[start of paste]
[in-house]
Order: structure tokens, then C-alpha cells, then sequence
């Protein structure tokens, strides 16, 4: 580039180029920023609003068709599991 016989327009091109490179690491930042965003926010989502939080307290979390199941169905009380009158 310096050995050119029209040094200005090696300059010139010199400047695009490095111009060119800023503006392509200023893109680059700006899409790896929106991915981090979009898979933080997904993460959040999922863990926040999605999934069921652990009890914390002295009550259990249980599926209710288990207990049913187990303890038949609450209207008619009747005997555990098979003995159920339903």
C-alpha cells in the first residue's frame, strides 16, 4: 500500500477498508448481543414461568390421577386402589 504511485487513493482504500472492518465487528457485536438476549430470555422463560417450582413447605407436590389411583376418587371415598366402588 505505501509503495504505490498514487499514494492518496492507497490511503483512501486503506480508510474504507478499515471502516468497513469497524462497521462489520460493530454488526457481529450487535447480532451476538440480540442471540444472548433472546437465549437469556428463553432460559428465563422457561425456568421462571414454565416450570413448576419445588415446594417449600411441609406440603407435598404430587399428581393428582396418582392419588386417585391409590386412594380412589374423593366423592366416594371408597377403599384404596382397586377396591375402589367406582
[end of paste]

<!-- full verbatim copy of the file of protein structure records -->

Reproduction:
[in-house]
Order: structure tokens, then C-alpha cells, then sequence
């Protein structure tokens, strides 16, 4: 580039180029920023609003068709599991 016989327009091109490179690491930042965003926010989502939080307290979390199941169905009380009158 310096050995050119029209040094200005090696300059010139010199400047695009490095111009060119800023503006392509200023893109680059700006899409790896929106991915981090979009898979933080997904993460959040999922863990926040999605999934069921652990009890914390002295009550259990249980599926209710288990207990049913187990303890038949609450209207008619009747005997555990098979003995159920339903």
C-alpha cells in the first residue's frame, strides 16, 4: 500500500477498508448481543414461568390421577386402589 504511485487513493482504500472492518465487528457485536438476549430470555422463560417450582413447605407436590389411583376418587371415598366402588 505505501509503495504505490498514487499514494492518496492507497490511503483512501486503506480508510474504507478499515471502516468497513469497524462497521462489520460493530454488526457481529450487535447480532451476538440480540442471540444472548433472546437465549437469556428463553432460559428465563422457561425456568421462571414454565416450570413448576419445588415446594417449600411441609406440603407435598404430587399428581393428582396418582392419588386417585391409590386412594380412589374423593366423592366416594371408597377403599384404596382397586377396591375402589367406582